Every year, people are encouraged to get flu shots, wash their hands, and cover their mouths to reduce their risk of acquiring and spreading the flu, the common cold, bronchitis, and other acute respiratory infections. But a recent study suggests that preventing acute respiratory illnesses may be as simple as taking probiotics.
A recent study sponsored by Chr. Hansen has determined that if certain strains of probiotics were administered to the U.S. public, healthcare costs related to respiratory infections would decrease by up to $1.4 billion. The study included research from two different independent clinical trials, which was used to help determine whether probiotics would boost the immune systems of study participants to the point that their ability to fight off respiratory illnesses would improve. The rationale is that certain probiotics would increase the number of beneficial bacteria in the gut microbiome, which scientists say may play a role in the immune response. The results of the independent clinical trials indicated that the people who took probiotics experienced substantive shorter durations of respiratory illnesses than the people who took placebos. This was true even for respiratory illnesses with viral origins.
Using an economic model they created, the study’s authors assessed the healthcare savings that would occur if most of the U.S. population used probiotics prophylactically. They concluded that the savings would likely range between $373 million and $1.4 billion. According to a press release by Chr. Hansen, two of its probiotic strains are among the probiotics that performed well in the independent trials.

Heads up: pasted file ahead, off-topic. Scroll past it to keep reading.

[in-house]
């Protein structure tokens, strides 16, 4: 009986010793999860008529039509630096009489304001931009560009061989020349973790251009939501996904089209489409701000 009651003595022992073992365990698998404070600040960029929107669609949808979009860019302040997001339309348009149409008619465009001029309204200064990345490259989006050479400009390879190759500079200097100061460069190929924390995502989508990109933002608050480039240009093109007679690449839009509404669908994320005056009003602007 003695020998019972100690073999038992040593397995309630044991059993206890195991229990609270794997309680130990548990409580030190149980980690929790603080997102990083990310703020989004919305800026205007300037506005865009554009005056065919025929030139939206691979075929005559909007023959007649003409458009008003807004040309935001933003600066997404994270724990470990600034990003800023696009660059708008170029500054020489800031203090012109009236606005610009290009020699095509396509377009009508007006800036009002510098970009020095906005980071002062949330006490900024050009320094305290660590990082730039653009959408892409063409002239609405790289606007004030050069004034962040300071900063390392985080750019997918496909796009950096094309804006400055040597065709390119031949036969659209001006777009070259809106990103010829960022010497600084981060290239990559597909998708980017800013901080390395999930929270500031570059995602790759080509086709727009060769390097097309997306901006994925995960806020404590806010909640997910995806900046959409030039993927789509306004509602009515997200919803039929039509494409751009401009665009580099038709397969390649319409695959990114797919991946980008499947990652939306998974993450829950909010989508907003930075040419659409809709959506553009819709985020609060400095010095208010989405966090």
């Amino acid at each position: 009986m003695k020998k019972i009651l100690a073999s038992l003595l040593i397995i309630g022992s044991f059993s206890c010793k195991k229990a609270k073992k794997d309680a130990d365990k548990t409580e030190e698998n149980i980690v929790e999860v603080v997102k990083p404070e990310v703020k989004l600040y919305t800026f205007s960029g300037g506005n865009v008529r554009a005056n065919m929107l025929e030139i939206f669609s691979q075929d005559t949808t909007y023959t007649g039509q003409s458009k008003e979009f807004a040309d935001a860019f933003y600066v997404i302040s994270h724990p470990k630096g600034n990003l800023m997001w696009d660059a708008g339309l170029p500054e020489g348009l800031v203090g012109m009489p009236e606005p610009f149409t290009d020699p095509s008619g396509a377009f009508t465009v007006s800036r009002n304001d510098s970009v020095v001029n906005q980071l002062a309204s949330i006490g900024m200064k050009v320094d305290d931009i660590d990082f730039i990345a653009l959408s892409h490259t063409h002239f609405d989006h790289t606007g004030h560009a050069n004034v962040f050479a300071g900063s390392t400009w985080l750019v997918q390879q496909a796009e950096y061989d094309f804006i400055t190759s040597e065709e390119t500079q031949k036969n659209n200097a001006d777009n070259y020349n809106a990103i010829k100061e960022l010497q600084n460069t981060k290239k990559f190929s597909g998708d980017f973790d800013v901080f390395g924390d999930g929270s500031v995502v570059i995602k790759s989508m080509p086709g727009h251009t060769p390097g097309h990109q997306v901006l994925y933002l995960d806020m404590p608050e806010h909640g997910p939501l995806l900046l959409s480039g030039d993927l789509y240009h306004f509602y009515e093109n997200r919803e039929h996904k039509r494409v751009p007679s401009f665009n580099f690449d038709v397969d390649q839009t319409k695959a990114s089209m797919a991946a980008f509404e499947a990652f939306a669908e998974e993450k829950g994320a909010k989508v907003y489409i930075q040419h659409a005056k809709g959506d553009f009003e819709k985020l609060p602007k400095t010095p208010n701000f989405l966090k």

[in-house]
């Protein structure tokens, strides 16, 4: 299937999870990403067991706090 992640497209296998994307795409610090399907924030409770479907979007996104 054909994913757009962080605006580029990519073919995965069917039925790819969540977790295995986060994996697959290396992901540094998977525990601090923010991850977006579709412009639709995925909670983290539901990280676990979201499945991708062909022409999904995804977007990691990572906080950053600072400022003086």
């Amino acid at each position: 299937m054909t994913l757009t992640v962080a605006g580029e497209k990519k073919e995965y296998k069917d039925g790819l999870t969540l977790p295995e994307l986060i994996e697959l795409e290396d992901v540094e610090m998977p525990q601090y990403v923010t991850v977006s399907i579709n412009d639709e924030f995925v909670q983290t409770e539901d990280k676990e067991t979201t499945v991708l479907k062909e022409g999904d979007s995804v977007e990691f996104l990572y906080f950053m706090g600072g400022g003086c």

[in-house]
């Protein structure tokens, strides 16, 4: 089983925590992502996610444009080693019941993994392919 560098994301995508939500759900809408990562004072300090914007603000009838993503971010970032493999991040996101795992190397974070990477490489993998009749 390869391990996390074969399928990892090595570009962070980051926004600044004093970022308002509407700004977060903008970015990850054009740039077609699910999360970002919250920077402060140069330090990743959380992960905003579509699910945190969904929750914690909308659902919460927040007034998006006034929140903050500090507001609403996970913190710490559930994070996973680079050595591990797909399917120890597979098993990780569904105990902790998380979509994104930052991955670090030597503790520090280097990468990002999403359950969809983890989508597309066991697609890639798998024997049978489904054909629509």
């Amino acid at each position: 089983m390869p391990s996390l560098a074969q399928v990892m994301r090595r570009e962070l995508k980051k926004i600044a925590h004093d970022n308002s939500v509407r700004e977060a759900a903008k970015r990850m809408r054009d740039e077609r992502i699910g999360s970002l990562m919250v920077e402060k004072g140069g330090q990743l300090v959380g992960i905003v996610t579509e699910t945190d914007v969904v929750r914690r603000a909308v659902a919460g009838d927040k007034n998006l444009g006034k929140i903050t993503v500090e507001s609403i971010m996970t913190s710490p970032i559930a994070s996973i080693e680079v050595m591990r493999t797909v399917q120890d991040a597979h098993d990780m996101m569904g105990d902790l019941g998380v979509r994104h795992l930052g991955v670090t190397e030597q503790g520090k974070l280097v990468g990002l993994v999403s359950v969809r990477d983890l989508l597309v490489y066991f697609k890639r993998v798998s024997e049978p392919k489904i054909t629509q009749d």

A novel approach to 3-D printing has allowed researchers from the Singapore University of Technology and Design (SUTD) to 3-D print chocolate-based products at room temperature using cold extrusion.
A team of 12 students from the Department of Biotechnology and Food Engineering at the Technion – Israel Institute of Technology has won a gold medal at the International Genetically Engineered Machine (iGEM) competition in Boston for its bee-free honey.
This episode examines the emergence of food with a purpose and feature insights about what this means for different generational groups, upcoming trends and more.
Nielsen Global Connect has released its Top 25 Breakthrough Innovation winners for 2019. For close to a decade, this list has been the gold standard in recognizing innovation and global success within the consumer packaged goods (CPG) space. Of the 25 winners, 15 of the products are from food companies.
The Kroger Co., America’s largest grocery retailer, and Infarm, an urban farming network, have announced a partnership that will bring modular living produce farms to North America.
The NC Food Innovation Lab (NCFIL) will open on November 14, with a ribbon cutting, facility tour, and open house celebration. NCFIL is a 16,000-square-foot plant-based food processing and product development facility located on the 350-acre North Carolina Research Campus in Kannapolis, N.C.
The Rockefeller Foundation has announced the Food System Vision Prize—inviting organizations, universities, institutions, companies, cooperatives, and partnerships from around the world to create compelling and progressive visions of the world’s system by 2050.
Future Meat Technologies has closed a $14 million series A funding round led by S2G Ventures, a Chicago-based venture capital firm, and Emerald Technology Ventures, a Swiss-based venture capital firm.